To catch you up, in case all the details of tangocherie's struggle for legality have slipped your mind, after seven years of trying, I finally received my first DNI (I.D. card) last June, two months ago. It expires this month.
Yesterday Ruben and I went back to Migraciones to ask what to do. We took a number from the machine, #457, and took seats, well I did, as there was only one. They called #31. I saw Ruben in the middle of a tightly pressed group crowded around someone too short to be seen at the side of the room, everyone waving their arms. I read my book. Then a lady in front of me vomited and fainted dead away. Security rushed over with a drink of water, a doctor came, and her tramite was hand-carried to her, who by now thankfully had recovered. The atmosphere in there was terrible; I completely understand anyone being overcome by the crowds, overheating, screaming babies.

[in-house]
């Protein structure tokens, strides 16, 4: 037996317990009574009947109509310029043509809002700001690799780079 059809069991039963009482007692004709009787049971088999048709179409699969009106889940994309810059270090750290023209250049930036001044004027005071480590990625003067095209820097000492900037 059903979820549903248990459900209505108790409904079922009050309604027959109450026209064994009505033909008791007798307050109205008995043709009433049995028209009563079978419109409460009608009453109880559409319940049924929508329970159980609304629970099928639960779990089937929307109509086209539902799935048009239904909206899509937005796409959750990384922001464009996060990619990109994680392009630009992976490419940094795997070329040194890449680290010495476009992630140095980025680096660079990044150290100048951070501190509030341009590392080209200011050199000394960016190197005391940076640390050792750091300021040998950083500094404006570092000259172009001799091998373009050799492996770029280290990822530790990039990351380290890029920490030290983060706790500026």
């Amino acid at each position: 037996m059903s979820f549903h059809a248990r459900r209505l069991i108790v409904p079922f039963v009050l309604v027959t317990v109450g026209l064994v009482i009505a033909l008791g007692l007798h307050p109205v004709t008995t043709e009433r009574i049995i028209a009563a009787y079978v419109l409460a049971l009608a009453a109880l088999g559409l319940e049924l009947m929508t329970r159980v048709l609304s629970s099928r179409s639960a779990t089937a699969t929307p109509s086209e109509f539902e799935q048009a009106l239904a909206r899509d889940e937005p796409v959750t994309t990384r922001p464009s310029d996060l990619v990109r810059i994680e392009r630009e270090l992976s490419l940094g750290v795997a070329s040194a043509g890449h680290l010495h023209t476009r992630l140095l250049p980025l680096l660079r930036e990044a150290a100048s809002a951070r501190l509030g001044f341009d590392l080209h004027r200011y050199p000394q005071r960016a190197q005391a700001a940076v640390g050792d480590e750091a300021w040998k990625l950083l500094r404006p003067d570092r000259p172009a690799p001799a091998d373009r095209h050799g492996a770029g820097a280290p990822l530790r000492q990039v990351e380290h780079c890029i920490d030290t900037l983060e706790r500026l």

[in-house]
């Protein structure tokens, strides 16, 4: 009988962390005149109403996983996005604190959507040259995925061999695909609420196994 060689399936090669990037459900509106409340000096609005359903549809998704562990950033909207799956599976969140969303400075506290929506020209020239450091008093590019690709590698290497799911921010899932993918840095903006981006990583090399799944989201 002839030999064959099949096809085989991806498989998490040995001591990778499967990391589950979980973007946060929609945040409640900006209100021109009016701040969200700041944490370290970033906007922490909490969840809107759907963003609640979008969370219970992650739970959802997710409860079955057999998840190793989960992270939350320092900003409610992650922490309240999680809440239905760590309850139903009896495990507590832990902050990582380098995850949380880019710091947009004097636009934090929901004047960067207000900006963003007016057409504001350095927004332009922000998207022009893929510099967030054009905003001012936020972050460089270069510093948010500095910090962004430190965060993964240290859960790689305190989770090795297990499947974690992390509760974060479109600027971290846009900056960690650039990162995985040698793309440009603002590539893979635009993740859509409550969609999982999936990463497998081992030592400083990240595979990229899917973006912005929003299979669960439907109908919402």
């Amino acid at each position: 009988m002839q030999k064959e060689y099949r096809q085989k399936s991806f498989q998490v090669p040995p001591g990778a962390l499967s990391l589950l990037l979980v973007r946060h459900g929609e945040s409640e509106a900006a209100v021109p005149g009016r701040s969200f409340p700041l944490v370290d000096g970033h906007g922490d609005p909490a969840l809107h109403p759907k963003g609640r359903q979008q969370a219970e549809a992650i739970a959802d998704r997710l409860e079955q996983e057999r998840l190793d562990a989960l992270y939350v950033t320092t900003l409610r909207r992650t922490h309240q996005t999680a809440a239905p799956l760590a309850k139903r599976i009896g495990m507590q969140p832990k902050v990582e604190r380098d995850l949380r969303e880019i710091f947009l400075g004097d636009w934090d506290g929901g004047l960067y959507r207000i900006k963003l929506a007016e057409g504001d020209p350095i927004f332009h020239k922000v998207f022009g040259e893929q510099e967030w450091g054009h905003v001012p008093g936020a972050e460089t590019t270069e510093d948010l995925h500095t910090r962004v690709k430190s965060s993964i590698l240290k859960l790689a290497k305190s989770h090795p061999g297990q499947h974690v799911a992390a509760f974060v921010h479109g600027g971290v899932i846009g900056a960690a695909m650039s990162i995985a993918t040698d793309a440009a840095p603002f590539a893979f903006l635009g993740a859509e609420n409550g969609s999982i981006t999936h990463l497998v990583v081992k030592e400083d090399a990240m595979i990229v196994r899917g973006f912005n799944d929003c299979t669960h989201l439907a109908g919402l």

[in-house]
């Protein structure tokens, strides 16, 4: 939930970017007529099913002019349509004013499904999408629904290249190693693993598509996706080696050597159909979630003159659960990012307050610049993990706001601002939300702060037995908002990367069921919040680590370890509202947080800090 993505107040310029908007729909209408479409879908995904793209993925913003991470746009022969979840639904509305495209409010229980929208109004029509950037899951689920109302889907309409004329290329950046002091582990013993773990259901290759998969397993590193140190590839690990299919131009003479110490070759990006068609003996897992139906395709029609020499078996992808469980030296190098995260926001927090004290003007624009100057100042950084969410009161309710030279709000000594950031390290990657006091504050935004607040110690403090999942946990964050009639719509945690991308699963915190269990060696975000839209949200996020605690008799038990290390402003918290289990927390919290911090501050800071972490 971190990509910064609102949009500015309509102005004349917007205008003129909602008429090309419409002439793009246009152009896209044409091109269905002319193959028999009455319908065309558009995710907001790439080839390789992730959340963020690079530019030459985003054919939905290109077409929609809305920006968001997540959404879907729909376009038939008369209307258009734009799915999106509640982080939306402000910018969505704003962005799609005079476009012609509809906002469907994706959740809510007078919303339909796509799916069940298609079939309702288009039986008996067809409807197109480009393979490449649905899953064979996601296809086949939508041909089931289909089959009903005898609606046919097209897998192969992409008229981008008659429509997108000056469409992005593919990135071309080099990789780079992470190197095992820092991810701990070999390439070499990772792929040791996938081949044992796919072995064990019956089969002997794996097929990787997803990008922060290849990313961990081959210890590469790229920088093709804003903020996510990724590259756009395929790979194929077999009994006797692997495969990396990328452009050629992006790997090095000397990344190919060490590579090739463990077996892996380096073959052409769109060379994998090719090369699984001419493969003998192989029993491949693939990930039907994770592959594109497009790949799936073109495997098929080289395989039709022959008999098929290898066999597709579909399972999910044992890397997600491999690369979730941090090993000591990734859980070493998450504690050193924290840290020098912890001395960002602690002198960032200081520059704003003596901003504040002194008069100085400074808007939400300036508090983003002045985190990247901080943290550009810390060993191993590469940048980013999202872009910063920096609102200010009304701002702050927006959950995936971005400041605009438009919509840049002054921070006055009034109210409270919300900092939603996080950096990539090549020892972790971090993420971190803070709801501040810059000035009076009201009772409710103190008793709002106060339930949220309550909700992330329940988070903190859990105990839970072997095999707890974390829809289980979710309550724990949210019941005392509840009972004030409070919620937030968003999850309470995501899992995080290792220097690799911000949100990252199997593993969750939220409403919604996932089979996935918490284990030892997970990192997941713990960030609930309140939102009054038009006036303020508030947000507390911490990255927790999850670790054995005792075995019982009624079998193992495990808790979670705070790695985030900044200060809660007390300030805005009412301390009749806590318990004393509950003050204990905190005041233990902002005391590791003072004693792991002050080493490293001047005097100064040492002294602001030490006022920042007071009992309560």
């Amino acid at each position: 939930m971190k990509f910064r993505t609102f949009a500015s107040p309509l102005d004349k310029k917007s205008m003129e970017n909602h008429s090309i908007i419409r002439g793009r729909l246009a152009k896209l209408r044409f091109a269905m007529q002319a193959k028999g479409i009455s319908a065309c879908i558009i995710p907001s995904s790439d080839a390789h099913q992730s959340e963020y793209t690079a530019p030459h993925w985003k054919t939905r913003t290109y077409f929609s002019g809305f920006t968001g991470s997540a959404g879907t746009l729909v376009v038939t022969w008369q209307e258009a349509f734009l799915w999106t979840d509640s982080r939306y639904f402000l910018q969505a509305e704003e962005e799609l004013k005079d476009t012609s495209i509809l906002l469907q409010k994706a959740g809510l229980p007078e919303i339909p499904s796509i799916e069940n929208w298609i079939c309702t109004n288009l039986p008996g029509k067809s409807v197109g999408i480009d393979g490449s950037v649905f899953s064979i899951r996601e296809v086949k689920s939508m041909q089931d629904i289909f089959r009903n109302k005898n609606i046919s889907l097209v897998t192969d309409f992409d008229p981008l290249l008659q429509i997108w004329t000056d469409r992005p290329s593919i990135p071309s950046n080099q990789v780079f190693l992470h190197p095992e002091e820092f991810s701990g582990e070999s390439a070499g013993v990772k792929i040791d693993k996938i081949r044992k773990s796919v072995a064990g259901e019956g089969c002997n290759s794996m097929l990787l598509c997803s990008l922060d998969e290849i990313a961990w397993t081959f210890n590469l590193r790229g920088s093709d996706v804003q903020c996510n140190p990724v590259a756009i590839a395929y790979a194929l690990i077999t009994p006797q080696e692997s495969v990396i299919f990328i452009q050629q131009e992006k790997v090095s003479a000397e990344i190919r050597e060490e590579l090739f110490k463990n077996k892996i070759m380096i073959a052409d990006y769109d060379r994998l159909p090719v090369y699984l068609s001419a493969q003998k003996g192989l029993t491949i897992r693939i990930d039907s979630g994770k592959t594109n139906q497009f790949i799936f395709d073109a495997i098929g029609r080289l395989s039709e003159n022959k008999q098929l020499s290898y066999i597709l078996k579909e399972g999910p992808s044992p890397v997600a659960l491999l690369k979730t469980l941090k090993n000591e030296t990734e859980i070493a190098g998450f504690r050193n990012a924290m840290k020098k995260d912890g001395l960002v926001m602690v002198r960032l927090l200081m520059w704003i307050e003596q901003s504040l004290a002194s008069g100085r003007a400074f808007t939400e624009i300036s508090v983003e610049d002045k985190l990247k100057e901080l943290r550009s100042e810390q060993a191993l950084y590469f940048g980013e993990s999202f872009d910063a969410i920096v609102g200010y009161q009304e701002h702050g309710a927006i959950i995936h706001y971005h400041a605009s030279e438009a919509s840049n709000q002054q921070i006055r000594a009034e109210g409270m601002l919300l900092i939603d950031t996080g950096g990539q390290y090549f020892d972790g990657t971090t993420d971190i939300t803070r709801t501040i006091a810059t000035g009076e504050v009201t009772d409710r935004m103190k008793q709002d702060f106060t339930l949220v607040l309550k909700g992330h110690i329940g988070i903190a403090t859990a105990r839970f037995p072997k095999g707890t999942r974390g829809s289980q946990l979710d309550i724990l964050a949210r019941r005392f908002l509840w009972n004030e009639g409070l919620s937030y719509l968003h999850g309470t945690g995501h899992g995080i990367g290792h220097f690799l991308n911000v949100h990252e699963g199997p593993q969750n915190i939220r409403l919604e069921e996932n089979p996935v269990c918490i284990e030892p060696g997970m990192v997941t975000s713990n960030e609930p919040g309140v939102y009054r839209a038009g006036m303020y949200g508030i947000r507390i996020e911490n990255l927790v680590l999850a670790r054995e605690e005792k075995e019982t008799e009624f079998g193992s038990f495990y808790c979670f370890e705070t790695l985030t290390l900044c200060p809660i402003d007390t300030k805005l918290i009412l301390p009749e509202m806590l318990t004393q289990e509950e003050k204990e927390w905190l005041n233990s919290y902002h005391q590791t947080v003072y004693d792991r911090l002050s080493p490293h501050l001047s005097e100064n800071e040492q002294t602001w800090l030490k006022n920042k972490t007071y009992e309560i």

We finally were called, got the information that I had to re-collect new editions of the many official papers that I already had--police report, bank statements, photos, certificado de domicilio--and $600 pesos to apply for the renewal next week. As in any government red-tape in any country, it's all about ways to collect fees. Woe to me if I apply after the expiration date.
If you watch this video you'll know exactly how I felt.
Off we went on a Mr Toad's Wild Ride to smog-filled Calle Tucuman where there was no parking. I had forgotten my inhaler, and I begged to forget it for today. (I was tempted to say forget it forever!!) But Ruben was doing his best, and that's the way it is in the Paris of South America. (At least the ride didn't end in Hell like Mr Toad's!) Stay tuned.